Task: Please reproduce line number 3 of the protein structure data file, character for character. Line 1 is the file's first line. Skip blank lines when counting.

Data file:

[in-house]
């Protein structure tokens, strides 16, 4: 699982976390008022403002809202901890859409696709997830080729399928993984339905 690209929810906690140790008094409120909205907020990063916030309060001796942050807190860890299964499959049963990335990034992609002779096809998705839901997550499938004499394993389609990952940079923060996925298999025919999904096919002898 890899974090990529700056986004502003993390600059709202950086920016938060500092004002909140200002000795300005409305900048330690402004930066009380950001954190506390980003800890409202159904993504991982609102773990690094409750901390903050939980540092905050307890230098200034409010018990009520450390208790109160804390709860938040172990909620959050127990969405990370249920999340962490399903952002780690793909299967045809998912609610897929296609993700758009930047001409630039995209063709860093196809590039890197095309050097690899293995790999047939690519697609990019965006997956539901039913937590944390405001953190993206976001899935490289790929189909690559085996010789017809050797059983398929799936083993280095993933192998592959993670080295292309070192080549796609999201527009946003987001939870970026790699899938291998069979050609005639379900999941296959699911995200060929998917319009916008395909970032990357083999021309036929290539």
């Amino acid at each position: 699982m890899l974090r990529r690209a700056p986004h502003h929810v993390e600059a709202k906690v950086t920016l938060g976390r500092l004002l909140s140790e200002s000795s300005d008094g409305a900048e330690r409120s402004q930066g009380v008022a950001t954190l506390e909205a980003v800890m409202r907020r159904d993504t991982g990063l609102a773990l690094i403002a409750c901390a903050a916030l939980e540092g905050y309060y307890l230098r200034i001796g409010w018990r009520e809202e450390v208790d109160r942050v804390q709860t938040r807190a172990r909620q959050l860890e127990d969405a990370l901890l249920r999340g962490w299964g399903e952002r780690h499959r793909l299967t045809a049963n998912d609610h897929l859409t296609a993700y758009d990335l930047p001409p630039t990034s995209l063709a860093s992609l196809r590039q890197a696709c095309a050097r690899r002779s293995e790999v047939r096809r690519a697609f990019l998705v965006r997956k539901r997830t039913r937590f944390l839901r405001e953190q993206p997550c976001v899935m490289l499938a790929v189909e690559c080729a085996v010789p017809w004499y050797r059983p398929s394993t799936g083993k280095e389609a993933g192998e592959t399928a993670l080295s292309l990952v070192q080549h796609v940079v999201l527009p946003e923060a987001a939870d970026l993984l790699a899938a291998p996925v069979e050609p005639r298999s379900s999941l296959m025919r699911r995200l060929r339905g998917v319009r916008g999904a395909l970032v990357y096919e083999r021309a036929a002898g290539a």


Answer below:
């Amino acid at each position: 699982m890899l974090r990529r690209a700056p986004h502003h929810v993390e600059a709202k906690v950086t920016l938060g976390r500092l004002l909140s140790e200002s000795s300005d008094g409305a900048e330690r409120s402004q930066g009380v008022a950001t954190l506390e909205a980003v800890m409202r907020r159904d993504t991982g990063l609102a773990l690094i403002a409750c901390a903050a916030l939980e540092g905050y309060y307890l230098r200034i001796g409010w018990r009520e809202e450390v208790d109160r942050v804390q709860t938040r807190a172990r909620q959050l860890e127990d969405a990370l901890l249920r999340g962490w299964g399903e952002r780690h499959r793909l299967t045809a049963n998912d609610h897929l859409t296609a993700y758009d990335l930047p001409p630039t990034s995209l063709a860093s992609l196809r590039q890197a696709c095309a050097r690899r002779s293995e790999v047939r096809r690519a697609f990019l998705v965006r997956k539901r997830t039913r937590f944390l839901r405001e953190q993206p997550c976001v899935m490289l499938a790929v189909e690559c080729a085996v010789p017809w004499y050797r059983p398929s394993t799936g083993k280095e389609a993933g192998e592959t399928a993670l080295s292309l990952v070192q080549h796609v940079v999201l527009p946003e923060a987001a939870d970026l993984l790699a899938a291998p996925v069979e050609p005639r298999s379900s999941l296959m025919r699911r995200l060929r339905g998917v319009r916008g999904a395909l970032v990357y096919e083999r021309a036929a002898g290539a």